The other day, I ran across an article on Babble entitled, The 20 Most Common Parenting Mistakes, According to a Family Psychologist. I can’t afford a family psychologist, so I checked it out in the hopes of getting some free tips.
Then I read it. And, as I often do with these kinds of articles, I had some comments.
My son has had a free ride long enough.
He’s had five years and several months of being the only game in town. But last month, things changed. His baby brother arrived, and now if Detective Munch wants to stay in our good graces, he needs to step up his game.
Luckily, I have the perfect solution.
When we first got The Hammer home, we marveled at how quiet he was. That was a fun half hour!
Turns out he’s actually loud, especially when he hits the so-called “witching hour,” which is the technical term for that specific period of the day when your baby really wants you to know he’s pissed about this whole “not in the womb” thing and he blames YOU.
My five-year-old is more of a whiner, but really, what’s the difference? It’s all a bunch of high-pitched squealing. Even Mom and Buried is a little emotional lately, which is understandable. Her hormones must be going crazy, just a few weeks after giving birth and also with all the catching-up-on-drinking she’s gotta do!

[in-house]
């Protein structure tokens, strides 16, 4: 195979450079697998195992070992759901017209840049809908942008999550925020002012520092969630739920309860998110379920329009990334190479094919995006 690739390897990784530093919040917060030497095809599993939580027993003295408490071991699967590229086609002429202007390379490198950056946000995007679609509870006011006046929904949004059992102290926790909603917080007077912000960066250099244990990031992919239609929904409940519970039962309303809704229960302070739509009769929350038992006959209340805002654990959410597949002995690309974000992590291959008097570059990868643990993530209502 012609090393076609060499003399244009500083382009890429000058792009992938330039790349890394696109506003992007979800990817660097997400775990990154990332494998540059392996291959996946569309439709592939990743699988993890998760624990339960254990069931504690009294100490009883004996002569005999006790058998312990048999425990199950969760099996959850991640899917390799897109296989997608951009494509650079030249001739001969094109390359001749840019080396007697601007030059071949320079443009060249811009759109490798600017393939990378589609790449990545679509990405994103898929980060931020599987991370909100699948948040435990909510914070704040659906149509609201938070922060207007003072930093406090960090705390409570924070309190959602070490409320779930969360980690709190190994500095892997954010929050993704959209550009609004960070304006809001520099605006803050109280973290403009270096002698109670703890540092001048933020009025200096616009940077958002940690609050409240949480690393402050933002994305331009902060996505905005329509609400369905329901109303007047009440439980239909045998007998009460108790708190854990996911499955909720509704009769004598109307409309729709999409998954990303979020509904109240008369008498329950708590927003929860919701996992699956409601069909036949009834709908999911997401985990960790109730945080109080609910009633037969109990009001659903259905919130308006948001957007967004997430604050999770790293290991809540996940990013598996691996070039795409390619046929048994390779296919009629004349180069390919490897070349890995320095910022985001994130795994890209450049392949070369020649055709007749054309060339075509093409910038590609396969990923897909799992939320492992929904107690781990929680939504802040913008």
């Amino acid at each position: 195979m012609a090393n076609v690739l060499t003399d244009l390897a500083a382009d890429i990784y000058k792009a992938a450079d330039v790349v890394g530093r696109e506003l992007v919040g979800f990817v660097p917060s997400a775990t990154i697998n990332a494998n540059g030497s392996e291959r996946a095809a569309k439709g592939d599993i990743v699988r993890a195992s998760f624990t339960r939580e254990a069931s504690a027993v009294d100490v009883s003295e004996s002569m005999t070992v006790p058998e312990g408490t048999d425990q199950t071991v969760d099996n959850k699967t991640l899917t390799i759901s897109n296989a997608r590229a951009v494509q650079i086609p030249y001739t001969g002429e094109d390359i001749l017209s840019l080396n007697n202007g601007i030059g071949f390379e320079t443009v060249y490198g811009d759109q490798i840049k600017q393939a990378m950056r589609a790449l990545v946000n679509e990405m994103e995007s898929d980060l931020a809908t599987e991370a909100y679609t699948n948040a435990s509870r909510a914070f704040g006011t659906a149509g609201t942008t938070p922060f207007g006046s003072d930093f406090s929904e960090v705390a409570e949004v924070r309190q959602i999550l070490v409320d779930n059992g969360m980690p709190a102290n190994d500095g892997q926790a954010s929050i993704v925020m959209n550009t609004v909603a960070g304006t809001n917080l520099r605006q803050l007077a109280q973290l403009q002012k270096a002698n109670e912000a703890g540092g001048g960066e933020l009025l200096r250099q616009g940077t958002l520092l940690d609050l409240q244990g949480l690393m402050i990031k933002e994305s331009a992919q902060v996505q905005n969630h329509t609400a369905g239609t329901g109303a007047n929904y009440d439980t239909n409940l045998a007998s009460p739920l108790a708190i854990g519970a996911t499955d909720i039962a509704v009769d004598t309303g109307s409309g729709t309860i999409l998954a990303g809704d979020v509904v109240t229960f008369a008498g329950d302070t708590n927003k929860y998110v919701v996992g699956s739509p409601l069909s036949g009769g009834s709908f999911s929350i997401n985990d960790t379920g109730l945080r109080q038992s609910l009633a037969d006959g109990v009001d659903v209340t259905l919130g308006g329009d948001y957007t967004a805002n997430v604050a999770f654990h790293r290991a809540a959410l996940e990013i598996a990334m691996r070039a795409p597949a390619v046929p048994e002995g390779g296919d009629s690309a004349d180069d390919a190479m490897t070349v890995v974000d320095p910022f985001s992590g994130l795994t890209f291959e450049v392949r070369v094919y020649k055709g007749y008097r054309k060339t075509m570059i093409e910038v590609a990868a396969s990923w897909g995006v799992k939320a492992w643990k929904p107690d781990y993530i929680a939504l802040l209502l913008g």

Lately, I’m just surrounded by criers. So I decided to have some fun with it.
The Hammer is not even two weeks old and he’s already disrupting our lives.
We love having him around, of course (he’s adorable, and all he does is sleep! What’s not to love?) but the reality of living with an infant is that whatever routine you had – and we had one that worked for close to five years – is immediately thrown in the shredder.
The new baby has changed the way we sleep, changed the way eat, changed the way live, and changed the way we treat each other (sorry, that was Tupac). But perhaps nothing has changed more than how we parent our five-year-old.
More power to our kids, but nothing makes a person hate snow more than being an adult. There are only so many times you can take your kids sledding and ice skating and snowman-building, especially when you have things to do!
No matter how outdoorsy you are, in the winter you’re sure to be spending more and more time indoors with a collection of five-hour-energy side-effects in tiny human form, slowly but surely exhausting every single entertainment option available in an effort to keep the kids occupied. And keep yourself from turning into Jack Nicholson in The Shining. It’s not easy.
And it’s only going to get worse for me, now that I have a newborn too.